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Awesome! I got so much out of it and have already started applying it to my everyday life. Lots of simple things that can be done to improve day to day experiences. I thought if I learn one thing per session I’d be pleased; as it was I learnt stacks!”


HHH Blog

24. More on Meditation

PUBLISHED 26th July , 2016

Let us continue with the theme of meditation. Last week I listed some of the benefits of meditation practice, and I openly confess that my aspiration is to convince you to take it up. You may recall that I previously stressed two happiness enhancers championed by positive psychology as being particularly powerful: exercise and positive relationships. Note that meditation is right up there with these two. And as is the case with exercise, it doesn’t matter much which style or method you choose. What matters is that you practice it.

Scientific studies have focused on the outcomes of a variety of meditation methods, including those based on Buddhist meditation traditions, such as Vipassana, Dzogchen or Zen.1 Another meditation intervention is Mindfulness-based Stress Reduction (MBSR). This technique was developed by Jon Kabat-Zinn, a pioneer of meditation research, who removed the Buddhist components of meditation and replaced them with a scientific angle. Transcendental Meditation (TM) was founded by Maharishi Mahesh Yogi. Its aim is to achieve a natural state of restful alertness. In positive psychology reference is also made to Loving Kindness Meditation. This practice is based on teachings by the Buddha to develop the mental habit of selfless or altruistic love.

Why does meditation have such fundamental, broad and far-reaching outcomes? Tang and colleagues write that according to a meta-analysis, there are eight brain regions that have shown to be consistently altered in meditators. These include regions that affect higher level awareness, body awareness, memory processes, self regulation and emotion regulation, and communication within each hemisphere of the brain as well as the communication between them. Their diagram below describes how meditation indirectly affects self-regulation:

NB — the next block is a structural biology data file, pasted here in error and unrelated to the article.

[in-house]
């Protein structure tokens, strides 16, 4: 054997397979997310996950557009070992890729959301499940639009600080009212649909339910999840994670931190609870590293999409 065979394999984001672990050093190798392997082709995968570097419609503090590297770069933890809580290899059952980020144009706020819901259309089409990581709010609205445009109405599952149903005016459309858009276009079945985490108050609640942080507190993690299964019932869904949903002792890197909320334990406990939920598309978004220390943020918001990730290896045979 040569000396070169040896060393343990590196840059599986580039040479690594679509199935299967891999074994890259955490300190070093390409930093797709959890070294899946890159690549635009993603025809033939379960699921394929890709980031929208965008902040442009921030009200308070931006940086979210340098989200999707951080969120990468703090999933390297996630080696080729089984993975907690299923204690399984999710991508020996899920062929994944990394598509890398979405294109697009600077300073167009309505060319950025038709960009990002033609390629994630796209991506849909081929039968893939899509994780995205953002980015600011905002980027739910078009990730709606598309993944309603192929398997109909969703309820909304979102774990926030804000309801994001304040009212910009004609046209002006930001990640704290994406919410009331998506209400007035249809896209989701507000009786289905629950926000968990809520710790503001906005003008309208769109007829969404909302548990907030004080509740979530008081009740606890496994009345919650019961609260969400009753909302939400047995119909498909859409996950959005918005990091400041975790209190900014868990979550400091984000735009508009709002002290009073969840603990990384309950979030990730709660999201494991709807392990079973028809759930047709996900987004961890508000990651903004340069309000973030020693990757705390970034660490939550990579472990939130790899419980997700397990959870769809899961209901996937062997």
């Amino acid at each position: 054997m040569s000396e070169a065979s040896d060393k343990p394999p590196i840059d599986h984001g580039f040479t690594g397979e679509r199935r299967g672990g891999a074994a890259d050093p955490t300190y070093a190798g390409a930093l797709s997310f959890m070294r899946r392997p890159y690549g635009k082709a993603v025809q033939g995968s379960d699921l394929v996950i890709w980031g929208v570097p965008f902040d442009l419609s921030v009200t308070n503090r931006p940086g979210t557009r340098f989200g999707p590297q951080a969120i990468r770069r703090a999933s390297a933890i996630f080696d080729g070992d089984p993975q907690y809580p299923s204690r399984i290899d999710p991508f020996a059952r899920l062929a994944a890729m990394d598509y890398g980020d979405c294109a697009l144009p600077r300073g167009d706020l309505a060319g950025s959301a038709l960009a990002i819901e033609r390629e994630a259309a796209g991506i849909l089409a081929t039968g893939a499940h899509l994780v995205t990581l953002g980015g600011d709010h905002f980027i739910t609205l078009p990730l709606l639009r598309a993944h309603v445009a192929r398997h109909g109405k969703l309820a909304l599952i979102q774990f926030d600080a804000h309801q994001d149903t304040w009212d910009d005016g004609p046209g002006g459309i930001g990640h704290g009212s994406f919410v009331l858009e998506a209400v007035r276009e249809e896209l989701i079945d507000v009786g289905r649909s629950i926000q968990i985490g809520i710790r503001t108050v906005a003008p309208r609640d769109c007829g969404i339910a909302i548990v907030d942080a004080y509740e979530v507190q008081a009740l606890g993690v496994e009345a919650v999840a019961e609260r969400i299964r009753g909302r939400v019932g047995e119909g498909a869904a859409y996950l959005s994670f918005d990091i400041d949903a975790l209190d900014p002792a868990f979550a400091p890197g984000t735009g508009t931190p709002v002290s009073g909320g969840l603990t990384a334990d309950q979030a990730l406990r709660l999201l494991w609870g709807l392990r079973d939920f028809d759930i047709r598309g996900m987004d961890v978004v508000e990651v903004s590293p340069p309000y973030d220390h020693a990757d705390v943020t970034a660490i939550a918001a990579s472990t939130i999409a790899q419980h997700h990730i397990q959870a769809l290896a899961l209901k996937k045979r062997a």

Tang and colleagues argue that the underlying mechanisms that evoke the positive effects of mindfulness meditation are yet to be fully understood. They conclude, however, that there are signs that the practice can evoke neuroplastic changes in the brain. Mindfulness meditation, they write, appears to be a tool for cultivating a healthy mind, achieving greater wellbeing, and treating a variety of clinical disorders.2

Although studies have more often considered the long term benefits of meditation, a few of them looked at its short term results. Tang, Ma, Wang, Fan, Feng, Lu, Yu, Sui, Rothbart, Fang and Posner found that a group of undergraduate students randomly assigned to learn and practice 20 minutes of integrative body-mind training for five days performed significantly better in an attention network test and could control stress much better than the control group who had been practicing relaxation.3

Friese, Messner and Schaffner conducted a study to test whether a single, brief period of mindfulness meditation could affect individuals’ level of self-control. The study was based on psychologists’ understanding that humans have a limited amount of self-control; if we exert it for one event, we have less at our disposal for the next. Of course, failing at self-control can result in a host of problems, including drug use, obesity, aggression, crime or unwanted pregnancies. Friese and collegues had study participants view disgusting film clips and asked them to suppress their emotions. Those who then briefly practiced mindfulness meditation did not suffer the effects of depleted self-control for the next task, unlike those who had not meditated. Indeed, the meditators did just as well as those participants who had not seen the videos. Friese and colleagues find that mindfulness meditation can be a quick, efficient and healthy tool for counteracting the short term effects of depleted self-control.4 Translated, this means that if you are trying to eat less, control your anger, be more patient with someone, exercise daily, reduce alcohol or whatever, meditation can help you to gather up more self-control.